Lech Walesa Street Name-Change Resolution to Be Submitted. A San Francisco First?
|Time ... for a change?|
Jane Kim's staff has confirmed to SF Weekly that, at today's Board meeting, the District 6 supervisor will introduce a resolution commencing the arduous procedure of stripping Lech Walesa's name off a city street.
Altering the city's map to reflect Walesa's rapid transformation from the prime mover and shaker in the Polish democracy movement to the world's most outspoken homophobe (other than Michelle Shocked) will be a years-long process.
But is it unprecedented? Yes and no.
See also: Prior Lech Walesa coverage
When the subject of changing city streets comes up, most folks will think of Army Street's transformation to Cesar Chavez in 1995. History-minded folks may note San Franciscans' revolt at "unpronounceable" Spanish names being instituted in 1909. And wonks will direct you to the city's actual policy regarding street name changes, which you can read in its entirety here: Street Name Changes.docx.
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It turns out that altering street names is not as rare as you'd think in a city where progressiveness often goes hand-in-hand with fighting any attempt at change. Here's a Board of Supervisors resolution from 2011 to alter parts of La Playa Street to be on Great Highway. And here's a 2012 resolution to change the name of Edinburg Street to "Edinburgh" -- which makes sense, as that's the correct way to spell Edinburgh.
On the other hand, SF Weekly could not track down any instances of a city street name being changed due to outrage over the behavior of its namesake. That's not to say every San Francisco Street is named after a saint, however. In 2009, we spoke with Clarito "Bing" Aradanas, who wondered why so many city streets were named after people who gleefully killed his Filipino ancestors. Among them:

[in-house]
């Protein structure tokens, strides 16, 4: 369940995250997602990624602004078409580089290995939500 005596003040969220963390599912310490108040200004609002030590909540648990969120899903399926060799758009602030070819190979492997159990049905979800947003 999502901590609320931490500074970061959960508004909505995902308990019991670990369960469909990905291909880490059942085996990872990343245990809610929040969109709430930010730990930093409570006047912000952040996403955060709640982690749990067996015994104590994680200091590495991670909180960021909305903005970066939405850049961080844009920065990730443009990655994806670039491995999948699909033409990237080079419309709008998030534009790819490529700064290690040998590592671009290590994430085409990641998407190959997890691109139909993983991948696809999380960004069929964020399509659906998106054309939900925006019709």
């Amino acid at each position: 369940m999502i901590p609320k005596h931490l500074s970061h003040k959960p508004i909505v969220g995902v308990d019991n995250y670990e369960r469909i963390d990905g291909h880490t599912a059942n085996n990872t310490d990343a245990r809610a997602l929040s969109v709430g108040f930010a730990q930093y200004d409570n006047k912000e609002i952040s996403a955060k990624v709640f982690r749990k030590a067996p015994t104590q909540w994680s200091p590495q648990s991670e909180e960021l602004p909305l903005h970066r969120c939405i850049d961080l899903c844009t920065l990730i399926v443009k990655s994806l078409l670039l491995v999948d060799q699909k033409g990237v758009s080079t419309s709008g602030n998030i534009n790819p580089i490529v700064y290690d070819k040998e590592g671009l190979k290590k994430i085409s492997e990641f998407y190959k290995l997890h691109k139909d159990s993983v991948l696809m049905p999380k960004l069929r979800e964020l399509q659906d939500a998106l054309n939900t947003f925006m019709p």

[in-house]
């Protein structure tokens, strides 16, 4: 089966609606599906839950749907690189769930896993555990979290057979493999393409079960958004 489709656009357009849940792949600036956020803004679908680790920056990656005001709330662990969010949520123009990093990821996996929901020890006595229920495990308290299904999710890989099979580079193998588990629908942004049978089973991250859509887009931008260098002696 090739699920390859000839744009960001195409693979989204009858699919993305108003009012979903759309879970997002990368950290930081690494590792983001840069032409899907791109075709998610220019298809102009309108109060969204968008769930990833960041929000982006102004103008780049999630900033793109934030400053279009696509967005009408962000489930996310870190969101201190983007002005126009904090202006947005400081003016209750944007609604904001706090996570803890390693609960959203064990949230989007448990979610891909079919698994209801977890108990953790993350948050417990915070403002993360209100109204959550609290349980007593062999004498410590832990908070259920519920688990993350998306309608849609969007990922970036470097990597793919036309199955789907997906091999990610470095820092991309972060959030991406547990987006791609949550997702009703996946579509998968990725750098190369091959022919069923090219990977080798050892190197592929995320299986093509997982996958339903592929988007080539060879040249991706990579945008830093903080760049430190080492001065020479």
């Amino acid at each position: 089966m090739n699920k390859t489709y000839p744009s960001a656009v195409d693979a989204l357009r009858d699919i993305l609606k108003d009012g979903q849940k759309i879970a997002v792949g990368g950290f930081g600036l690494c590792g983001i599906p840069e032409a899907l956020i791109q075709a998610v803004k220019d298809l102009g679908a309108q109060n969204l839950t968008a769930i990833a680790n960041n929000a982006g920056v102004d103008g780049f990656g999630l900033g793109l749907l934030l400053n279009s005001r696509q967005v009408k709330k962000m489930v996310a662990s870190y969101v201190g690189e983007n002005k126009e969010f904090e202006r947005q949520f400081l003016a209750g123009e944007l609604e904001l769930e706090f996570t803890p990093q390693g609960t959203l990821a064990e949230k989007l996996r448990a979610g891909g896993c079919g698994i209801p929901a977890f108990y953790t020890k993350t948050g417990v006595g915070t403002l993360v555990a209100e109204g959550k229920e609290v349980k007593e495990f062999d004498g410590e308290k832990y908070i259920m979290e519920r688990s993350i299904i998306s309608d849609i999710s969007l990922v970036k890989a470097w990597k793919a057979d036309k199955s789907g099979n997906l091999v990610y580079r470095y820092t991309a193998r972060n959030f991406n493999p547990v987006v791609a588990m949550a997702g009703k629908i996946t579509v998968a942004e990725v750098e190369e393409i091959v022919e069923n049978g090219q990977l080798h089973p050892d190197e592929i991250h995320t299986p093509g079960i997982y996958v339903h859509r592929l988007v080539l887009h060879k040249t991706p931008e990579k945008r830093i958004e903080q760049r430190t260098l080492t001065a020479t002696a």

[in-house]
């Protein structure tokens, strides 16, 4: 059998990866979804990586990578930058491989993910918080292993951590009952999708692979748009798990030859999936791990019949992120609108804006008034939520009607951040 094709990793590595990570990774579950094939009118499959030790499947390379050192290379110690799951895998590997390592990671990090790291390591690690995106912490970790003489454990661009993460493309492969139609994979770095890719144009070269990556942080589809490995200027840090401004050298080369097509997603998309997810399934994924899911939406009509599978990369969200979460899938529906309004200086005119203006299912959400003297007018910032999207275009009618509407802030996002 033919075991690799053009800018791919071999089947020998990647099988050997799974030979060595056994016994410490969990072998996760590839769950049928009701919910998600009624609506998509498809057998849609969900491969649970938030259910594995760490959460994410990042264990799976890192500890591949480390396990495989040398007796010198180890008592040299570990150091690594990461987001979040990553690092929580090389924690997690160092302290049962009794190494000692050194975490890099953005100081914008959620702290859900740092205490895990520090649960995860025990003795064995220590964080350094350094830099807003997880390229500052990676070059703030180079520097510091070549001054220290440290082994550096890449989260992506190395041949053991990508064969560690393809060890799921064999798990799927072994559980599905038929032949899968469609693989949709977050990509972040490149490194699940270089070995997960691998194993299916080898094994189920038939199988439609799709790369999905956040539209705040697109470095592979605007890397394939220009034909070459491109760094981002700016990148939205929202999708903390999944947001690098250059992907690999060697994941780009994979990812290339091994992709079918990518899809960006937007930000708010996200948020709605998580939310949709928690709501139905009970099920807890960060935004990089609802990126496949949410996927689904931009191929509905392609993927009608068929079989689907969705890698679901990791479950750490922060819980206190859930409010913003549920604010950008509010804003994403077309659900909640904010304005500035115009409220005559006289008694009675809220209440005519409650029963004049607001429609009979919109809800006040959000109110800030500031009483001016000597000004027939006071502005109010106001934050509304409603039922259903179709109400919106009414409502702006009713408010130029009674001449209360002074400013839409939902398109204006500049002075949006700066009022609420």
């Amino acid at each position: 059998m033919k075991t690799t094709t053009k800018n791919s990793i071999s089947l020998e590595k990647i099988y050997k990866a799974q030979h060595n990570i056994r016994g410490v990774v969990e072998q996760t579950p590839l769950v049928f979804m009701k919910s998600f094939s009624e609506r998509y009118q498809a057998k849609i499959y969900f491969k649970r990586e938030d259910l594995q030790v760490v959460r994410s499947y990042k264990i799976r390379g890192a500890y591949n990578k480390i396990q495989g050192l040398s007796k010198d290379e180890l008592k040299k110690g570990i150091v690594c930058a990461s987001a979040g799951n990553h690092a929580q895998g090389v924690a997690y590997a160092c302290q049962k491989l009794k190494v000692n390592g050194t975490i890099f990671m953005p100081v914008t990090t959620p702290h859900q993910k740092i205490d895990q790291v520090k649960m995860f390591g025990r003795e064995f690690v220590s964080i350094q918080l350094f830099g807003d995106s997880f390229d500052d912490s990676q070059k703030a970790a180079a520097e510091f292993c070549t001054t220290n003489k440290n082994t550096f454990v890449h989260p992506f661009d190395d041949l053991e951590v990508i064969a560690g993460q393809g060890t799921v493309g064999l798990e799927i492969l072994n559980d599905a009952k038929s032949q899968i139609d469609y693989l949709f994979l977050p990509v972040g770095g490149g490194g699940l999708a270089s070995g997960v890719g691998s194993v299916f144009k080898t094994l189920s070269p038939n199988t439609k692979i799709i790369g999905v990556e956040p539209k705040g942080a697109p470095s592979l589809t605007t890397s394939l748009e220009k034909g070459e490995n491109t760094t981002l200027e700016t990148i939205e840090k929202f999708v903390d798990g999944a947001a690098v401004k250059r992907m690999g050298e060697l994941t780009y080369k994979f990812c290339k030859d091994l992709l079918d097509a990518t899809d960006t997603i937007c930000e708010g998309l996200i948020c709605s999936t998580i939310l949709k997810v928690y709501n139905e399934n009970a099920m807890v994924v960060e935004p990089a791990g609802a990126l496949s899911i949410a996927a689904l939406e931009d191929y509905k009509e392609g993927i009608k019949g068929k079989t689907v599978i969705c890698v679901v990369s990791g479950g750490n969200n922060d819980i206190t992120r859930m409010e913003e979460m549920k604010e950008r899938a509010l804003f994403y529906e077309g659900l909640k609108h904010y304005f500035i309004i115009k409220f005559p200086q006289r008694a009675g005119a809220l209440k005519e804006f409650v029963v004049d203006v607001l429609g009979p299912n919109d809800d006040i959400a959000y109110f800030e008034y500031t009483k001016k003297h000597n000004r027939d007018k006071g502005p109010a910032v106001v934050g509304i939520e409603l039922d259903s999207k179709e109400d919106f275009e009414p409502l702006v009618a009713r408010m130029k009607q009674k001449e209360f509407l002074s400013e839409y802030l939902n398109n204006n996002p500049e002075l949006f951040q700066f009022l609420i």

- General Frederick Funston, a top commander in the Philippines, who purportedly boasted about hanging 35 Filipinos without trial;
- General Arthur MacArthur (Douglas' father), who was the overall commander of a war rife with atrocities;
- General William Shafter, who uttered the "destroy this village in order to save it" statement of his day: "It may be necessary to kill half the Filipinos in order that the remaining half of the population may be advanced to a higher plane of life than their present semi-barbarous state affords."
Update, 1:30 p.m. Here's the 1986 resolution that converted a section of Ivy Street into Lech Walesa Street. Notable highlights:
WHEREAS, Lech Walesa, is one such individual who has unselflessly (sic) strived through his work and dedication for the improvement of all people to be able to live within a democratic system in which the rights and privileges such as equality, freedom of expression, justice and truth is available to everyone...
WHEREAS Leach (sic) Walesa hopes that the citizens of the United States will continue to be attentive to what is happening in Poland ...
WHEREAS, Lech Walesa has given his unqualified approval to have a street named after him...
This resolution passed, 9-0, on June 23, 1986. Carol Ruth Silver and Dick Hongisto were absent.
Here's the resolution that will be introduced at today's Board meeting to change the street's name to Dr. Tom Waddell Place. Highlights:
WHEREAS, The City of San Francisco celebrates the tolerance and inclusiveness that Dr. Tom Waddell advocated throughout his life and strongly refutes the hate speech against the LGBTQ community expressed recently by Lech Walesa...
FURTHER RESOLVED, That both of the street names shall remain posted on street signs for five years, and then the street signs shall be replaced with signs indicating only the new street name, "Dr. Tom Waddell Place" ...